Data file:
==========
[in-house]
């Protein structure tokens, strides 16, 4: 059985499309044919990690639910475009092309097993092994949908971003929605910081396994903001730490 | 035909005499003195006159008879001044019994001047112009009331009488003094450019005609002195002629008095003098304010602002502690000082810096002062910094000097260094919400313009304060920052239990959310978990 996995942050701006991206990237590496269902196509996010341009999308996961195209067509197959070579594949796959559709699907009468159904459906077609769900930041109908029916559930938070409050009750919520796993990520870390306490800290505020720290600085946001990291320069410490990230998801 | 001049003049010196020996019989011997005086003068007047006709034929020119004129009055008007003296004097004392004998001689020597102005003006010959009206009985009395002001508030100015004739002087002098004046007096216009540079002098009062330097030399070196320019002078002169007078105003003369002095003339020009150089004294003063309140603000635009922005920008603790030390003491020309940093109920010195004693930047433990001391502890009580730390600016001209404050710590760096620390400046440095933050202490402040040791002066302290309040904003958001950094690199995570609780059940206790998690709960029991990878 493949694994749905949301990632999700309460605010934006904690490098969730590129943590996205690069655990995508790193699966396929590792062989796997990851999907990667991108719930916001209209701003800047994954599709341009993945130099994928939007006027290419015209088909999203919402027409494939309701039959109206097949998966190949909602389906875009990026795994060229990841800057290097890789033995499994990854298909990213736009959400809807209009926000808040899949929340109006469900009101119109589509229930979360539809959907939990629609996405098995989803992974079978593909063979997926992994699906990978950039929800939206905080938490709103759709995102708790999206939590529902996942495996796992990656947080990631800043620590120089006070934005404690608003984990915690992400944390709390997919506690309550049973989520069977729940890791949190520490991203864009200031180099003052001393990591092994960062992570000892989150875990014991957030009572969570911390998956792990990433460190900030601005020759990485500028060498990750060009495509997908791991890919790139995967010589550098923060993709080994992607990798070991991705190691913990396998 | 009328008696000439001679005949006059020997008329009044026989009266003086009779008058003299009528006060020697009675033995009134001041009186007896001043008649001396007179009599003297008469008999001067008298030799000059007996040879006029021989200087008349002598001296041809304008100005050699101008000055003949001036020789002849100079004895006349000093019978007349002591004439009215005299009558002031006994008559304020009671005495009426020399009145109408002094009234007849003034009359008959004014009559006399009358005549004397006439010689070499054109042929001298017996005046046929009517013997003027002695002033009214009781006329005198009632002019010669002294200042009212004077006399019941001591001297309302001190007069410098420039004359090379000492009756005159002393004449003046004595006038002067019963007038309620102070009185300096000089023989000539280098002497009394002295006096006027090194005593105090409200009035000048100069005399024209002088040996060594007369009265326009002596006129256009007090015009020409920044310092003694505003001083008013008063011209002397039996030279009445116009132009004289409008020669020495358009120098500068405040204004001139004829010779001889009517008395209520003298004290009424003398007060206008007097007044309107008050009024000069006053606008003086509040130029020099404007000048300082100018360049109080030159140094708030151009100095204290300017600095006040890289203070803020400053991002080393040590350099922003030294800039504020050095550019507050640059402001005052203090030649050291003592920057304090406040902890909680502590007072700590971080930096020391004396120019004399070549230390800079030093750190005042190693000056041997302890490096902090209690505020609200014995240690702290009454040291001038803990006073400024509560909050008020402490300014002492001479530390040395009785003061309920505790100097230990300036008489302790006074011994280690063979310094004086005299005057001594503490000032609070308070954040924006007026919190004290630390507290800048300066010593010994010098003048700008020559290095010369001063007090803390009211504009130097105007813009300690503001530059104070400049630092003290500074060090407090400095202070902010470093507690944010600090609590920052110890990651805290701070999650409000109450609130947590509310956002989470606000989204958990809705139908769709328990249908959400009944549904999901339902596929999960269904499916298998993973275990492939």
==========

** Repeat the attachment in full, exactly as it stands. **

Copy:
[in-house]
């Protein structure tokens, strides 16, 4: 059985499309044919990690639910475009092309097993092994949908971003929605910081396994903001730490 | 035909005499003195006159008879001044019994001047112009009331009488003094450019005609002195002629008095003098304010602002502690000082810096002062910094000097260094919400313009304060920052239990959310978990 996995942050701006991206990237590496269902196509996010341009999308996961195209067509197959070579594949796959559709699907009468159904459906077609769900930041109908029916559930938070409050009750919520796993990520870390306490800290505020720290600085946001990291320069410490990230998801 | 001049003049010196020996019989011997005086003068007047006709034929020119004129009055008007003296004097004392004998001689020597102005003006010959009206009985009395002001508030100015004739002087002098004046007096216009540079002098009062330097030399070196320019002078002169007078105003003369002095003339020009150089004294003063309140603000635009922005920008603790030390003491020309940093109920010195004693930047433990001391502890009580730390600016001209404050710590760096620390400046440095933050202490402040040791002066302290309040904003958001950094690199995570609780059940206790998690709960029991990878 493949694994749905949301990632999700309460605010934006904690490098969730590129943590996205690069655990995508790193699966396929590792062989796997990851999907990667991108719930916001209209701003800047994954599709341009993945130099994928939007006027290419015209088909999203919402027409494939309701039959109206097949998966190949909602389906875009990026795994060229990841800057290097890789033995499994990854298909990213736009959400809807209009926000808040899949929340109006469900009101119109589509229930979360539809959907939990629609996405098995989803992974079978593909063979997926992994699906990978950039929800939206905080938490709103759709995102708790999206939590529902996942495996796992990656947080990631800043620590120089006070934005404690608003984990915690992400944390709390997919506690309550049973989520069977729940890791949190520490991203864009200031180099003052001393990591092994960062992570000892989150875990014991957030009572969570911390998956792990990433460190900030601005020759990485500028060498990750060009495509997908791991890919790139995967010589550098923060993709080994992607990798070991991705190691913990396998 | 009328008696000439001679005949006059020997008329009044026989009266003086009779008058003299009528006060020697009675033995009134001041009186007896001043008649001396007179009599003297008469008999001067008298030799000059007996040879006029021989200087008349002598001296041809304008100005050699101008000055003949001036020789002849100079004895006349000093019978007349002591004439009215005299009558002031006994008559304020009671005495009426020399009145109408002094009234007849003034009359008959004014009559006399009358005549004397006439010689070499054109042929001298017996005046046929009517013997003027002695002033009214009781006329005198009632002019010669002294200042009212004077006399019941001591001297309302001190007069410098420039004359090379000492009756005159002393004449003046004595006038002067019963007038309620102070009185300096000089023989000539280098002497009394002295006096006027090194005593105090409200009035000048100069005399024209002088040996060594007369009265326009002596006129256009007090015009020409920044310092003694505003001083008013008063011209002397039996030279009445116009132009004289409008020669020495358009120098500068405040204004001139004829010779001889009517008395209520003298004290009424003398007060206008007097007044309107008050009024000069006053606008003086509040130029020099404007000048300082100018360049109080030159140094708030151009100095204290300017600095006040890289203070803020400053991002080393040590350099922003030294800039504020050095550019507050640059402001005052203090030649050291003592920057304090406040902890909680502590007072700590971080930096020391004396120019004399070549230390800079030093750190005042190693000056041997302890490096902090209690505020609200014995240690702290009454040291001038803990006073400024509560909050008020402490300014002492001479530390040395009785003061309920505790100097230990300036008489302790006074011994280690063979310094004086005299005057001594503490000032609070308070954040924006007026919190004290630390507290800048300066010593010994010098003048700008020559290095010369001063007090803390009211504009130097105007813009300690503001530059104070400049630092003290500074060090407090400095202070902010470093507690944010600090609590920052110890990651805290701070999650409000109450609130947590509310956002989470606000989204958990809705139908769709328990249908959400009944549904999901339902596929999960269904499916298998993973275990492939």